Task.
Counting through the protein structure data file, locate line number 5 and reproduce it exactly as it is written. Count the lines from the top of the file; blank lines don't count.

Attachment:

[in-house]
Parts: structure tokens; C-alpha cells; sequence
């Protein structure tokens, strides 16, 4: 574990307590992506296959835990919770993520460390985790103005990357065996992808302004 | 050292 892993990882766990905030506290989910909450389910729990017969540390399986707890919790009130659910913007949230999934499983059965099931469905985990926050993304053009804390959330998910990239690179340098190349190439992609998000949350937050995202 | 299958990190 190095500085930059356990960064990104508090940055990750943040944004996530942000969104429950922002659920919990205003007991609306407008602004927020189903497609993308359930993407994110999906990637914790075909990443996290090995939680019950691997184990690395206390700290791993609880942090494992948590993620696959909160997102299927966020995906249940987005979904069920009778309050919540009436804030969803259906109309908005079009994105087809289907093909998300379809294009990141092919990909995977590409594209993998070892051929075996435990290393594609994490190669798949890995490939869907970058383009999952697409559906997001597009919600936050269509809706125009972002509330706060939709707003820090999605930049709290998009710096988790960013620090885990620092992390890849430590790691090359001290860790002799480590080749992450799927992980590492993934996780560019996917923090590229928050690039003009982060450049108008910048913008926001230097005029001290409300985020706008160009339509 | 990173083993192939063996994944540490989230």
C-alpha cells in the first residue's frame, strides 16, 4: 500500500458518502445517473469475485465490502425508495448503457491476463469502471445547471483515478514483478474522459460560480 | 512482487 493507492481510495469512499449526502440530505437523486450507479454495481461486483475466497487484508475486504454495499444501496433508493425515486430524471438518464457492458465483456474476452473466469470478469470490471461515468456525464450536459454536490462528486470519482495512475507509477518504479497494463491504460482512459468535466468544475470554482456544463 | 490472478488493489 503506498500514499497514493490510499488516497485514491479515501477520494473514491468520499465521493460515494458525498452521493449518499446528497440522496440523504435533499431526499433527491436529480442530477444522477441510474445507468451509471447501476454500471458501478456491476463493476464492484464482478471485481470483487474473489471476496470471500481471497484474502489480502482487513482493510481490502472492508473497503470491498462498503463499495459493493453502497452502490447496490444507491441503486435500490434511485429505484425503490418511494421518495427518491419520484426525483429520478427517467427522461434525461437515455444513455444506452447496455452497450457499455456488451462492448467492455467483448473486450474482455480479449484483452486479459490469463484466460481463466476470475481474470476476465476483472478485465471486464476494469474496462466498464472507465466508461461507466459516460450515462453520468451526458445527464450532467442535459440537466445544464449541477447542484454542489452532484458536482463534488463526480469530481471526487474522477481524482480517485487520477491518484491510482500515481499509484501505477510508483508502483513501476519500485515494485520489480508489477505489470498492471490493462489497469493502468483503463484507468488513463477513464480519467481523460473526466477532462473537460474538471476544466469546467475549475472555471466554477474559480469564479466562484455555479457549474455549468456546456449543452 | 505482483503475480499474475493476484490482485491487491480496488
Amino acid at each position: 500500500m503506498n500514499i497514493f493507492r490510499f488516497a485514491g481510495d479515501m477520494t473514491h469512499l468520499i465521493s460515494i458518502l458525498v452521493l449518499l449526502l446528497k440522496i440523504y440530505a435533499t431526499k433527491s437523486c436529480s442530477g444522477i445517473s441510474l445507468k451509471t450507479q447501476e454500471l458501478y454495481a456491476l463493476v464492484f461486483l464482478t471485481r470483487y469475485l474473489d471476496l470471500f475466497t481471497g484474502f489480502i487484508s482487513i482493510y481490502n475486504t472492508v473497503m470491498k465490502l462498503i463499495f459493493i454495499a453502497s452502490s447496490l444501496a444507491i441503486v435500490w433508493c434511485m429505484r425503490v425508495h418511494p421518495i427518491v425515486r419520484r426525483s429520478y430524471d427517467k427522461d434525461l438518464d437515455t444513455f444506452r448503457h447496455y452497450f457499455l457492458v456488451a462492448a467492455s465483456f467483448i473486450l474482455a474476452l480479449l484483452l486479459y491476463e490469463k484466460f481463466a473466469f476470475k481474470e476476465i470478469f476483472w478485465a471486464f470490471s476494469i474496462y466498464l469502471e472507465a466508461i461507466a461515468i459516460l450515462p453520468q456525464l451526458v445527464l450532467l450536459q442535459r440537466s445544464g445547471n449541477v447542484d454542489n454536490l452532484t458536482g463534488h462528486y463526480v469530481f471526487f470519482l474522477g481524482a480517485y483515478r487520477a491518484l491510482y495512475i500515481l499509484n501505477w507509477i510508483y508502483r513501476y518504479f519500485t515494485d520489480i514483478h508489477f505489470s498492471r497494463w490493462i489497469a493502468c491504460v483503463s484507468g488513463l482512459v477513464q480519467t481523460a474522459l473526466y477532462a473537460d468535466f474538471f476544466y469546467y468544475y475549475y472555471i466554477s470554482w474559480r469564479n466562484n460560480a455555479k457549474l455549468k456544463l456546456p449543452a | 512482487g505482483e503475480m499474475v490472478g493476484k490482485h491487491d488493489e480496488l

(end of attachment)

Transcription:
Amino acid at each position: 500500500m503506498n500514499i497514493f493507492r490510499f488516497a485514491g481510495d479515501m477520494t473514491h469512499l468520499i465521493s460515494i458518502l458525498v452521493l449518499l449526502l446528497k440522496i440523504y440530505a435533499t431526499k433527491s437523486c436529480s442530477g444522477i445517473s441510474l445507468k451509471t450507479q447501476e454500471l458501478y454495481a456491476l463493476v464492484f461486483l464482478t471485481r470483487y469475485l474473489d471476496l470471500f475466497t481471497g484474502f489480502i487484508s482487513i482493510y481490502n475486504t472492508v473497503m470491498k465490502l462498503i463499495f459493493i454495499a453502497s452502490s447496490l444501496a444507491i441503486v435500490w433508493c434511485m429505484r425503490v425508495h418511494p421518495i427518491v425515486r419520484r426525483s429520478y430524471d427517467k427522461d434525461l438518464d437515455t444513455f444506452r448503457h447496455y452497450f457499455l457492458v456488451a462492448a467492455s465483456f467483448i473486450l474482455a474476452l480479449l484483452l486479459y491476463e490469463k484466460f481463466a473466469f476470475k481474470e476476465i470478469f476483472w478485465a471486464f470490471s476494469i474496462y466498464l469502471e472507465a466508461i461507466a461515468i459516460l450515462p453520468q456525464l451526458v445527464l450532467l450536459q442535459r440537466s445544464g445547471n449541477v447542484d454542489n454536490l452532484t458536482g463534488h462528486y463526480v469530481f471526487f470519482l474522477g481524482a480517485y483515478r487520477a491518484l491510482y495512475i500515481l499509484n501505477w507509477i510508483y508502483r513501476y518504479f519500485t515494485d520489480i514483478h508489477f505489470s498492471r497494463w490493462i489497469a493502468c491504460v483503463s484507468g488513463l482512459v477513464q480519467t481523460a474522459l473526466y477532462a473537460d468535466f474538471f476544466y469546467y468544475y475549475y472555471i466554477s470554482w474559480r469564479n466562484n460560480a455555479k457549474l455549468k456544463l456546456p449543452a | 512482487g505482483e503475480m499474475v490472478g493476484k490482485h491487491d488493489e480496488l